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Unpublished writer decided to cybersquat on a famous author’s website, and it backfired

Unpublished writer decided to cybersquat on a famous author’s website, and it backfired


This guy is not Patrick deWitt

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Photo by Sarah Jeong / The Verge

An enterprising cybersquatter who is not Patrick deWitt has commandeered in an attempt to attract attention for their own novel (as first reported by LitHub). And while the squatter has backed off some of his more audacious demands by scrubbing them from the website, screenshots and archived versions of the site still exist because this is the internet and that’s how things work around here.

It’s slightly different than what most people think of as cybersquatting, since the person currently in control of doesn’t appear to be asking for payment to return control of the site. The person actually seems disappointed that so far, deWitt hasn’t even acknowledged the situation. They just really, really want deWitt to read the excerpt of their unpublished novel, In God’s Silence, Them Devils Sang, which the morbidly curious can read on the fake website (with disclaimers on every page stating “this is not Patrick deWitt”).

“I don’t think [deWitt] even uses the internet...”

The problem with the scheme is that, as the squatter discovered, deWitt apparently doesn’t really use the internet much. ”I kinda thought I could blackmail his publishers into reading it,” the squatter told Willamette Week. “Turns out I was wrong. No one gave a fuck. No one’s really emailed that website, except the odd confused person trying to tell him off for his characters being cruel to animals or some similar gibberish. I don’t think [deWitt] even uses the internet.”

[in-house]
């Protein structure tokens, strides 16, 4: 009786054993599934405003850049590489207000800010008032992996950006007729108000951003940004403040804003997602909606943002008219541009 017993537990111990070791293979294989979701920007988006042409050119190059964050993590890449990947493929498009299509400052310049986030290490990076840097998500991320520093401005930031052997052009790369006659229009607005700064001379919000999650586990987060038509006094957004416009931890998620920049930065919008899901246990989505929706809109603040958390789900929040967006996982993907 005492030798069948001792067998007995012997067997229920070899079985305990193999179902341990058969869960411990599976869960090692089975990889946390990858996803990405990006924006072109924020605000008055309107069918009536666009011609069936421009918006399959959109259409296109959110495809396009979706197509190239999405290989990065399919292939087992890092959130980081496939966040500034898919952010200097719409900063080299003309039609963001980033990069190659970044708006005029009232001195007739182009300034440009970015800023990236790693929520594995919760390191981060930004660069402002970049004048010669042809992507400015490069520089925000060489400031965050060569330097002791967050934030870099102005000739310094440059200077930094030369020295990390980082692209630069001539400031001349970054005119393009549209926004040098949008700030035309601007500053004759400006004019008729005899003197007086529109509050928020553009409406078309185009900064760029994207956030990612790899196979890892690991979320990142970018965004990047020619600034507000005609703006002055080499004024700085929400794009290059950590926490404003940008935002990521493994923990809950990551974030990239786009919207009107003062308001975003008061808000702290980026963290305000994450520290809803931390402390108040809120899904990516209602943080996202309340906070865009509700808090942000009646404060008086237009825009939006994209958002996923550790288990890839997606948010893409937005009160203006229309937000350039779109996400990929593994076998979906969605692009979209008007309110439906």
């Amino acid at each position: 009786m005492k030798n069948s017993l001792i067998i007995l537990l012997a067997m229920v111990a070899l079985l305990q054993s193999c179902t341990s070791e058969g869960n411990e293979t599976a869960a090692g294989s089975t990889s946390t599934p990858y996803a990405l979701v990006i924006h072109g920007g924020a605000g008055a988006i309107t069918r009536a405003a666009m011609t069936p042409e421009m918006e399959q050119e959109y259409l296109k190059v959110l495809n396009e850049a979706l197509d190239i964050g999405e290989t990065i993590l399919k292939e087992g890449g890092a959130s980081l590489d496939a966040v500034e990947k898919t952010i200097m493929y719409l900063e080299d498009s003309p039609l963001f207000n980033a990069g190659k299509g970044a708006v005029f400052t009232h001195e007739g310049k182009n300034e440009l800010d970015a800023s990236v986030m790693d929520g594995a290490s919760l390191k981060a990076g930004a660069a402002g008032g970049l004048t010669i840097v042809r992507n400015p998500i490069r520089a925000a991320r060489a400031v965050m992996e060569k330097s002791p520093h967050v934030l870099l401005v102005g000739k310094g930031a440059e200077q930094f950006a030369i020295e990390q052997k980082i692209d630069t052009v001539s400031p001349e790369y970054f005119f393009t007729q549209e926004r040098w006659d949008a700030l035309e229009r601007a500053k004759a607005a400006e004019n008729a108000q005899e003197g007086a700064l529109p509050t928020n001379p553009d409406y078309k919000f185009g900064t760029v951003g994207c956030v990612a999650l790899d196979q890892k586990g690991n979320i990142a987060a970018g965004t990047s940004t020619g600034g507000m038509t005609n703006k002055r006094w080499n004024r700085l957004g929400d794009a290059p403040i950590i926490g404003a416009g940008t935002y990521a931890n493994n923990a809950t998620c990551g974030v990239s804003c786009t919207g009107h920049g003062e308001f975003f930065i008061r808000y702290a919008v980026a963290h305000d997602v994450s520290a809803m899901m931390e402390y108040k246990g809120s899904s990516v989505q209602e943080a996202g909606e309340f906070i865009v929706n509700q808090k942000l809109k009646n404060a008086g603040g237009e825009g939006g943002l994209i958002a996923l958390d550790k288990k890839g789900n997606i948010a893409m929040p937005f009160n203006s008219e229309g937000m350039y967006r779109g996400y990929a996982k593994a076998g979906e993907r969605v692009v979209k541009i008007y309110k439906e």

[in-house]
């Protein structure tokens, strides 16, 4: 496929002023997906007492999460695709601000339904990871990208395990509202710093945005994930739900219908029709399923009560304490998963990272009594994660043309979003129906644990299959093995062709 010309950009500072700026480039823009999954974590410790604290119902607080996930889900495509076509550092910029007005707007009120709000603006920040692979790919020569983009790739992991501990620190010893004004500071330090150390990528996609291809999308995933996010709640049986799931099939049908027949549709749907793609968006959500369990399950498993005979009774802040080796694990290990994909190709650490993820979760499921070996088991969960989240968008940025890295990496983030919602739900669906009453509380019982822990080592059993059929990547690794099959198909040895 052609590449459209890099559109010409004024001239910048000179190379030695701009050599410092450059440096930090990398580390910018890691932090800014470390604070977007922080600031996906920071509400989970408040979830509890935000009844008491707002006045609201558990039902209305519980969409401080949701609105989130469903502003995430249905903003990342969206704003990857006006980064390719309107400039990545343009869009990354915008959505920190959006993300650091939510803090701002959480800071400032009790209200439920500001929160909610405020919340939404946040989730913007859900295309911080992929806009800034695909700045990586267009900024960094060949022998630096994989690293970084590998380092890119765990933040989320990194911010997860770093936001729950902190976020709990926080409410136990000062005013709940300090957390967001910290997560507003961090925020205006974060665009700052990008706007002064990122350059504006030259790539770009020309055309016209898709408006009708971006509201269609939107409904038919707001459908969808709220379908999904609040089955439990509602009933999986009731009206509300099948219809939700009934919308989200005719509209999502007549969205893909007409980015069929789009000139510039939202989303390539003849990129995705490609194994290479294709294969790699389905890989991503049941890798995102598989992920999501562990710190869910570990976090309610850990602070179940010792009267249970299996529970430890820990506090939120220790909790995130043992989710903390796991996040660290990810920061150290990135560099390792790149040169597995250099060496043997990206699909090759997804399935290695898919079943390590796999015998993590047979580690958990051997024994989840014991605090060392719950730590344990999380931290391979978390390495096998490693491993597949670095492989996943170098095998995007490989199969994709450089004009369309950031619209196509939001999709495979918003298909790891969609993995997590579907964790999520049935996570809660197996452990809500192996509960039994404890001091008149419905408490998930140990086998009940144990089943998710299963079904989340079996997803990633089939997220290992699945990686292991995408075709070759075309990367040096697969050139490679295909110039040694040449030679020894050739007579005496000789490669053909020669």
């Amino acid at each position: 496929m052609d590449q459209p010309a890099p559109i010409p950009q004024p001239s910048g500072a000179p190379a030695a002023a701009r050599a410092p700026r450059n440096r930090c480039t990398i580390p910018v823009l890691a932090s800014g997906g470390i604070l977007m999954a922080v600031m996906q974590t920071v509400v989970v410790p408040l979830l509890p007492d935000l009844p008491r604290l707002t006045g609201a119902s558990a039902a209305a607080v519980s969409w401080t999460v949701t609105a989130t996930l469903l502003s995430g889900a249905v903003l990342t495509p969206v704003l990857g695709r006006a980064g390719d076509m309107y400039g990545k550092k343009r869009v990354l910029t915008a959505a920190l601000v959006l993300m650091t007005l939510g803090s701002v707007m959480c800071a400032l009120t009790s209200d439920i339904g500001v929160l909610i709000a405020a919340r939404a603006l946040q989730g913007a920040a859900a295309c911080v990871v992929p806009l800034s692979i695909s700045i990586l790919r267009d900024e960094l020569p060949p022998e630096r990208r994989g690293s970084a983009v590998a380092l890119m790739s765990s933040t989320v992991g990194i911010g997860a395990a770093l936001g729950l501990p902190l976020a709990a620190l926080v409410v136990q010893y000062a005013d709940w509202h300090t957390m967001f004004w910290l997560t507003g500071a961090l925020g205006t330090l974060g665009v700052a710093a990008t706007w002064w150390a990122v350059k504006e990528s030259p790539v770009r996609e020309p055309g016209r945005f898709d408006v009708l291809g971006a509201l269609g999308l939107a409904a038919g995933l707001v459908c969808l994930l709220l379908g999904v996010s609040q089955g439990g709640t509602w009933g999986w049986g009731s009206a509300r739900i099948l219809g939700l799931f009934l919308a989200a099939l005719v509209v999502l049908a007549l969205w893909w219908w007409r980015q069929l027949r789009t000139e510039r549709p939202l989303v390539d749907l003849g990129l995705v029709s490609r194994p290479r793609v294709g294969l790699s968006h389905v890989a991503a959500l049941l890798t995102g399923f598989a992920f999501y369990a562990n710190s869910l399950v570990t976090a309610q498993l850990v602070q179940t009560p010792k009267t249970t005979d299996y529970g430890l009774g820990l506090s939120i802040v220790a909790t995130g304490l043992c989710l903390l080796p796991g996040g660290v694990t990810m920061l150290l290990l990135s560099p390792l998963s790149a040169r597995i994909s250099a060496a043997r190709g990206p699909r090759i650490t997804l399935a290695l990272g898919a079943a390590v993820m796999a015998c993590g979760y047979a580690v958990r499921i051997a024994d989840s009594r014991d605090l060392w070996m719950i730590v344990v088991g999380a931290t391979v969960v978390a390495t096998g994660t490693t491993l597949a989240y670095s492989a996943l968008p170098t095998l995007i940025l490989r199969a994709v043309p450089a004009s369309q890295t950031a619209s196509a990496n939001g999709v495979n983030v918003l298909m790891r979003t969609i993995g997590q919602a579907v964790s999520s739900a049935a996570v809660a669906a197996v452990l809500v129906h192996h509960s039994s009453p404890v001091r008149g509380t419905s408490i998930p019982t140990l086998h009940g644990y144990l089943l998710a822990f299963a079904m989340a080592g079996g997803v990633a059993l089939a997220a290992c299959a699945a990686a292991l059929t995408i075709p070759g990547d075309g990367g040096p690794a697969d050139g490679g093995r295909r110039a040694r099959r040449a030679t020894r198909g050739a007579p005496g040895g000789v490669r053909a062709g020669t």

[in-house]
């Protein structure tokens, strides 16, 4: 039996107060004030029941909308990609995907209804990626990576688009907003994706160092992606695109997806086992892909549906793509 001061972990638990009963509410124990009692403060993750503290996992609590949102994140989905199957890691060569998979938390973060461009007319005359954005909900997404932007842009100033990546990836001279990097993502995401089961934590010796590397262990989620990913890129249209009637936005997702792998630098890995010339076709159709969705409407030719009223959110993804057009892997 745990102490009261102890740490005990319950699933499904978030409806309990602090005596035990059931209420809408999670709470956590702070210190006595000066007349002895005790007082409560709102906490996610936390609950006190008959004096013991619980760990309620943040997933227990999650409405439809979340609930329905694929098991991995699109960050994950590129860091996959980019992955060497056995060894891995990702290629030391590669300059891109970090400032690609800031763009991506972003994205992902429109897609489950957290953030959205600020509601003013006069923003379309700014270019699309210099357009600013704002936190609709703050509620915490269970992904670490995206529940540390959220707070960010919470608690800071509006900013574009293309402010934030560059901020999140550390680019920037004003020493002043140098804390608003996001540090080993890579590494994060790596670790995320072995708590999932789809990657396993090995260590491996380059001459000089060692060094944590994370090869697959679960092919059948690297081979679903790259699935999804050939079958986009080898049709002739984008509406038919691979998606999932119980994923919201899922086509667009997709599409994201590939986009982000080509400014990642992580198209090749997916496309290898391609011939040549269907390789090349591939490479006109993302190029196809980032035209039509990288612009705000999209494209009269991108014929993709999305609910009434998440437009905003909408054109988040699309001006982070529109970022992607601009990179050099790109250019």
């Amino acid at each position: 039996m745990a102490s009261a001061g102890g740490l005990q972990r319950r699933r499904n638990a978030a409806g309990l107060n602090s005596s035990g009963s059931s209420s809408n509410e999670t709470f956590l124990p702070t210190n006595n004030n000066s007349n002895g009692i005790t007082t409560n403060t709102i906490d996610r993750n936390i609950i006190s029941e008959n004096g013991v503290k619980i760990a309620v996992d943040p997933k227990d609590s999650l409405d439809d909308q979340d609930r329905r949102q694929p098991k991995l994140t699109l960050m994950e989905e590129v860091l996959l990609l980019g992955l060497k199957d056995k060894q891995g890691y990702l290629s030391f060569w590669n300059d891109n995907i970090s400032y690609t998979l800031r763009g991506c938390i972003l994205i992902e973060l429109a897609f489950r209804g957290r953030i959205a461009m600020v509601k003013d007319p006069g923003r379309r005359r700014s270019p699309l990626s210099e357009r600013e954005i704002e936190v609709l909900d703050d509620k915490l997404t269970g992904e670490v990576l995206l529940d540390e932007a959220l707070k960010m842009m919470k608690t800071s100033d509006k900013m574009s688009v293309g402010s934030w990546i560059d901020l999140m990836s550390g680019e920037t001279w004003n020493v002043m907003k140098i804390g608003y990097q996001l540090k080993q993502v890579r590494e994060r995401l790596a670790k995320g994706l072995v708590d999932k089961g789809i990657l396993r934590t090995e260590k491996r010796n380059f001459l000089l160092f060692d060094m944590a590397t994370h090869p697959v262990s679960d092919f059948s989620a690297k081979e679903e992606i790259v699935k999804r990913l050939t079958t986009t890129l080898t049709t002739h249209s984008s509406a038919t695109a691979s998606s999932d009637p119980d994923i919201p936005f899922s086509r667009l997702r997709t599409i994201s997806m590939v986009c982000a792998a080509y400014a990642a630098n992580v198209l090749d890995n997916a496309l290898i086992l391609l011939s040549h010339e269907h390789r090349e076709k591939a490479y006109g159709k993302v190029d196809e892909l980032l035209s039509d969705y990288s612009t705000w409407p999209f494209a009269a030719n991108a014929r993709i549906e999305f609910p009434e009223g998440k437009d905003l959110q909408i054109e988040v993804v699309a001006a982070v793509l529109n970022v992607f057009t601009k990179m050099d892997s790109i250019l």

The Verge reached out to the squatter, who didn’t want to be interviewed unless we agreed to keep them anonymous. (We declined). Since our initial email exchange, however, their more aggressive demands have been removed from the website (but they live on elsewhere):

The contact page has since been scrubbed of everything except “this is not Patrick deWitt.” Likewise, the “about” page used to have an appeal to deWitt, as an archived version of the page shows:

PS. Mr deWitt, If you want the site back, just let me know. I’m not trying to blackmail you, your producers, the publishing house or your literary agent. I just want y’all to read my manuscript. 

Oh fuck, I just realized that’s the dictionary definition of blackmail. Sorry, I guess I just meant I don’t really give a fuck about money. 

But that’s now gone, too. Overall, the squatter’s plan seemed, at best, a little undercooked; even if deWitt and his people read the manuscript and somehow got it published, what was the next step? Remain anonymous forever?

HarperCollins, the actual deWitt’s publisher, did not respond to an email from The Verge seeking comment. It’s not clear what recourse deWitt or his representatives might have if they wanted to pursue the squatter, but under the Anti-Cybersquatting Piracy Act (ACPA), a trademark owner can bring action against someone who registers a domain name for a variety of reasons including a bad faith intent to profit from the mark.

It probably would have been easier to just start a blog?